Skype (2011): Contacts and Safety Tips

Lesson 3: Contacts and Safety Tips


Adding contacts

This content refers to a previous version of Skype - go here for the current version.

Who do you know on Skype? Maybe a friend or family member? It's time to add them to your contacts. Adding contacts—or importing them from services like Facebook or Outlook—is the first step toward actually using Skype to call, chat, and video conference with the people you care about.

To add a contact:

  1. Search for someone you know using a name, Skype name, or email address with the search bar.

    Screenshot of SkypeViewing search results
  2. When you find the person you're looking for, click Add to Contacts to send a contact request.

    Screenshot of SkypeSending a contact request

Accepting contact requests

On Skype, you add contacts to your account—and they add you to theirs—via contact requests. When you receive a request, it's displayed as a notification above the Contacts tab. Just click the notification to open a pane where you can add, ignore, or block the person.

Screenshot of SkypeAddressing a contact request

Importing contacts

Skype can help you find more people you know by importing your contacts from other accounts like Facebook or Outlook. Although Skype's ability to import all of your contacts is somewhat limited, it's a great way to add more than one person at a time if you have several friends who use Skype.

If you have a Microsoft account like MSN Messenger, Hotmail, or Outlook, you can simply sign in to your account when using Skype. For more information, visit our lesson on Setting Up Skype.

To import contacts:

  1. Click Contacts on the menu bar, then choose Import Contacts.
    Screenshot of SkypeOpening the Import window
  2. Pick a service you use (such as Facebook or Microsoft Outlook), and enter your user name and password. Don't worry, Skype won't keep your password.
  3. Click Import to see a list of search results, then follow the instructions for your service to add people individually or all at once.
    Screenshot of SkypeImporting contacts

Contact safety tips

It's important to know how to deal with unwanted callers on Skype, as well as how to protect yourself from spam, phishing, and other scams. The first step to safety is adjusting your privacy settings so only the people you know can contact you. For help adjusting your privacy settings, go to our lesson on Setting Up Skype.

You'll also want to review the contact safety tips in this lesson so you know what to do if you receive a suspicious call, IM, or contact request.

Blocking contacts

Screenshot of SkypeBlocking a contact

There are several reasons you may want to block someone on Skype. Perhaps the person is sending you spam or phishing for personal information like your bank account number. On the other hand, you may someday need to block someone you know for inappropriate behavior like cyberharassment.

You can always block or ignore suspicious contact requests as soon as you receive them. You can also accept them if you think you might know them, then block them later if you change your mind. All you have to do is right-click each name on the Contacts tab and choose Block This Person from the list of options.

When you block someone on Skype, you can also report that person for abuse (spam, phishing, etc.) if the situation warrants it. Learn more at Skype's How do I report abuse by someone in Skype?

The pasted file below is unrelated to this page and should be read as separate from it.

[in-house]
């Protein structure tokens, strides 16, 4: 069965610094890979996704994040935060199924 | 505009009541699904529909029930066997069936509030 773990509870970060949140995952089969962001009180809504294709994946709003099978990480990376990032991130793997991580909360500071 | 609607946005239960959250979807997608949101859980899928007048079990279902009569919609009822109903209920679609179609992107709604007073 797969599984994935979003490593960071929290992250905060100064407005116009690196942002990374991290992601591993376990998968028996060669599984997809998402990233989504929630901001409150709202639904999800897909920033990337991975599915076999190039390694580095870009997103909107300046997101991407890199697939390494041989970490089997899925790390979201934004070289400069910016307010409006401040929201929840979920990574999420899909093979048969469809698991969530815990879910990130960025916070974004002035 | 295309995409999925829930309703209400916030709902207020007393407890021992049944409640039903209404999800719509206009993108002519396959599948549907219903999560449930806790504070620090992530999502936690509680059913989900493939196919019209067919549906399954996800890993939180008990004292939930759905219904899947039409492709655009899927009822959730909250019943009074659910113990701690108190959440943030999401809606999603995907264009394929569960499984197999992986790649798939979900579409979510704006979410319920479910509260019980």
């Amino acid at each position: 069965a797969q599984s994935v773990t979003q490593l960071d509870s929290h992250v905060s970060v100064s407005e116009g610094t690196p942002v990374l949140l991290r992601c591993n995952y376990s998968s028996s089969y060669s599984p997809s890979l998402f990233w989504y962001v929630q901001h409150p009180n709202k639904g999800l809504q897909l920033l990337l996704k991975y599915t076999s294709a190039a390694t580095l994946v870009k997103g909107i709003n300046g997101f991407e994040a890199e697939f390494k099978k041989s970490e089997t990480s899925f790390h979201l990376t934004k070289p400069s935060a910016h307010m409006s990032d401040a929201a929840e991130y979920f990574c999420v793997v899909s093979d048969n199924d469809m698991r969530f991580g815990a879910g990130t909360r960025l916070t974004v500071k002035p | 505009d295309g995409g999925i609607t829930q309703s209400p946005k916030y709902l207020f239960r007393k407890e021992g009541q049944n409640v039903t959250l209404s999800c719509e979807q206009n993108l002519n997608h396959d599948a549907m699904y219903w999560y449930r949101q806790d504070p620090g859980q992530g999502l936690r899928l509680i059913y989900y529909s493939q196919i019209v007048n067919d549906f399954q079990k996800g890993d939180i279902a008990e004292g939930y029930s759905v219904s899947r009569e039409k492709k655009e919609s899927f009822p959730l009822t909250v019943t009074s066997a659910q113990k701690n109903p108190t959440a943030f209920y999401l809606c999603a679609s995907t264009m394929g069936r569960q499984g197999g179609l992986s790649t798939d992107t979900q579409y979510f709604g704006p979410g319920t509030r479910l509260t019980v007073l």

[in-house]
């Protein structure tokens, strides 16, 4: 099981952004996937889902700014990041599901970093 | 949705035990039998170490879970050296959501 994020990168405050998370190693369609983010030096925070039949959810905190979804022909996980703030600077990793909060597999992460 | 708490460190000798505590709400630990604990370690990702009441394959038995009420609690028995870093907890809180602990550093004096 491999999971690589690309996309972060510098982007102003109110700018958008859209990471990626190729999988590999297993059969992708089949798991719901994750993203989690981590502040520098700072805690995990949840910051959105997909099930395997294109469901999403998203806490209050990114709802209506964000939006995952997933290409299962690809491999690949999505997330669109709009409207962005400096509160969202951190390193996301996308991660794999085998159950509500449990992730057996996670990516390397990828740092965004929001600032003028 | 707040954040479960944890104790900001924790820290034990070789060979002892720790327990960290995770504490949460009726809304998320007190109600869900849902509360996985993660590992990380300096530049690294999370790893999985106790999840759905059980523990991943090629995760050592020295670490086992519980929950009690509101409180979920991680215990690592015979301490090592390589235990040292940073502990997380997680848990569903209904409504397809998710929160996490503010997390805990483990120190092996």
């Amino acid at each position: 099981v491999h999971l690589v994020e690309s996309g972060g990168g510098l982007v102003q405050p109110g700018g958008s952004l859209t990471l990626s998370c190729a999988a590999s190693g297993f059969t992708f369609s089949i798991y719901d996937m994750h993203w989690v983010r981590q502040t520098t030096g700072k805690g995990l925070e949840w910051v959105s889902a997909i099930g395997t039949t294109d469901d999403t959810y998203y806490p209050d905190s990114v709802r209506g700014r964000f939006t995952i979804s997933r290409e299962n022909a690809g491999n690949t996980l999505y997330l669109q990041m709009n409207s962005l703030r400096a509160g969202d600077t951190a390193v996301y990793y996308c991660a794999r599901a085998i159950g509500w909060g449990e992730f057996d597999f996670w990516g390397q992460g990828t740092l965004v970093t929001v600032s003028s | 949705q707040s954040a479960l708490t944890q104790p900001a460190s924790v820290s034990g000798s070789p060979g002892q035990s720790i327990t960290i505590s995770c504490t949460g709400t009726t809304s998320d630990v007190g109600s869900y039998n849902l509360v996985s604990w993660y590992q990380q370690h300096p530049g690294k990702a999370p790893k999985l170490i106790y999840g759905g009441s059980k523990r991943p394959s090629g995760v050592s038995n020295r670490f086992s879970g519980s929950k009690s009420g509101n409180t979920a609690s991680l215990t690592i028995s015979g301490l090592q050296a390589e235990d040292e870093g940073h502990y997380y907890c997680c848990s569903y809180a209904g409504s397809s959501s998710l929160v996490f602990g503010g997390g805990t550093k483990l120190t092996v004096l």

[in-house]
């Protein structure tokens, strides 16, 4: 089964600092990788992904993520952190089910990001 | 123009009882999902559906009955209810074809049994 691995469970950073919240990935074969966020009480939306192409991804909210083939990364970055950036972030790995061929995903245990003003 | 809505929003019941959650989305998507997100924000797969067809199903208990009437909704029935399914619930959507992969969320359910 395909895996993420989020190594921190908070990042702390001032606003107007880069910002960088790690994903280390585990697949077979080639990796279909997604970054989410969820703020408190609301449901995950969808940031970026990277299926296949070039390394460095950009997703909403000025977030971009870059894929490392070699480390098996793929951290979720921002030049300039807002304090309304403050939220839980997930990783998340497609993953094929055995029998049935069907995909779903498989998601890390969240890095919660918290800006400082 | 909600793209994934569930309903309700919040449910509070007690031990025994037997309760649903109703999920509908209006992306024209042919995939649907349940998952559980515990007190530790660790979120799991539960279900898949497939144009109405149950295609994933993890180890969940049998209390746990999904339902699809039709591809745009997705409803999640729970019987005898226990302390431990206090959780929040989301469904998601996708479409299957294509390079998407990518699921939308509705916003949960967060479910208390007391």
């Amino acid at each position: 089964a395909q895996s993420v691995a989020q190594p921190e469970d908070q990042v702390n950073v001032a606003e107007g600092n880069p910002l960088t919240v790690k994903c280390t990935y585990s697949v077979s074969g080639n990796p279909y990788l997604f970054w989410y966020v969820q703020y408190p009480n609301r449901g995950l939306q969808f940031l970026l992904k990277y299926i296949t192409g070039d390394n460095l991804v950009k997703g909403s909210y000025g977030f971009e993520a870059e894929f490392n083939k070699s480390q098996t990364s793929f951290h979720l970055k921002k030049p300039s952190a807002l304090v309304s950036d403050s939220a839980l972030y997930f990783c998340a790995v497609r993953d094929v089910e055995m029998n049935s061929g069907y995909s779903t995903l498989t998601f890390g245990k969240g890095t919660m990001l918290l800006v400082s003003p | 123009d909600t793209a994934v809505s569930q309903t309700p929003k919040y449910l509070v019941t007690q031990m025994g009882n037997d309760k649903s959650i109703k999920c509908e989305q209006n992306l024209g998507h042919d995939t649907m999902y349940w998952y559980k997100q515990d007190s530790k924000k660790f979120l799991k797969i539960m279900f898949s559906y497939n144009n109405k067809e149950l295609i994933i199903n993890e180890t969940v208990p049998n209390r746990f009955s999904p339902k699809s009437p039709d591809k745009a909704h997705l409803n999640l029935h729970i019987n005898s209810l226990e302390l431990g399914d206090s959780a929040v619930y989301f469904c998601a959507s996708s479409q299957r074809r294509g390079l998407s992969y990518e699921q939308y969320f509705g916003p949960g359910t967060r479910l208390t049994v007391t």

Instant message spam

Example of spam in instant message

The word spam is often used to refer to junk email, or unwanted email advertisements. Unfortunately, you can receive spam in Skype too—in the form of instant messages from people you don't know.

Phishing scams and malware can even be included in spam, so it's important to know what to do when you receive a suspicious message on Skype.

  • Never reply or follow any links sent by a spammer. It can be tempting, but it will just confirm to the spammer that you've read the message. The spammer may think you're a good target for more spam—or for scams that are more harmful, like ones involving your credit card or personal information.
  • Block the user, and report that individual for abuse. That tells Skype to keep an eye on the user's account. If Skype notices any suspicious activity, it can take action to protect other people from being spammed.

Phishing and other scams

"Hooked" by a phishing scam!

Many spammers aren't trying to sell you anything—they're trying to gain access to your information or even steal money from your bank account. Scams come in many different forms, but they generally work by promising you something that's too good to be true or by making you think something bad will happen if you don't take action.

Phishing is a type of scam where someone pretends to be from a bank or another trusted source to trick you into giving out your personal information. A phishing message will often have a sense of urgency; for example, it may claim that unauthorized charges were made on your credit card and that you need to verify your information.

  • Never reply or follow any links sent by a scammer. Even on Skype, it's easy for someone to use the name and logo of a legitimate company in order to look official. Any link you click could take you to a shady site. To visit only websites you trust, type the web address yourself, or use one of your bookmarks.
  • Block the user, and report that individual for abuse. This will tip off Skype to the scam so it can take action against the user's account. You can also contact the company being misrepresented and report the scam to someone there. Another option is to email a report to the Federal Trade Commission at [email protected].
  • Get more information, and learn about specific scams via the resources below. Some information refers specifically to email but also can apply to Skype.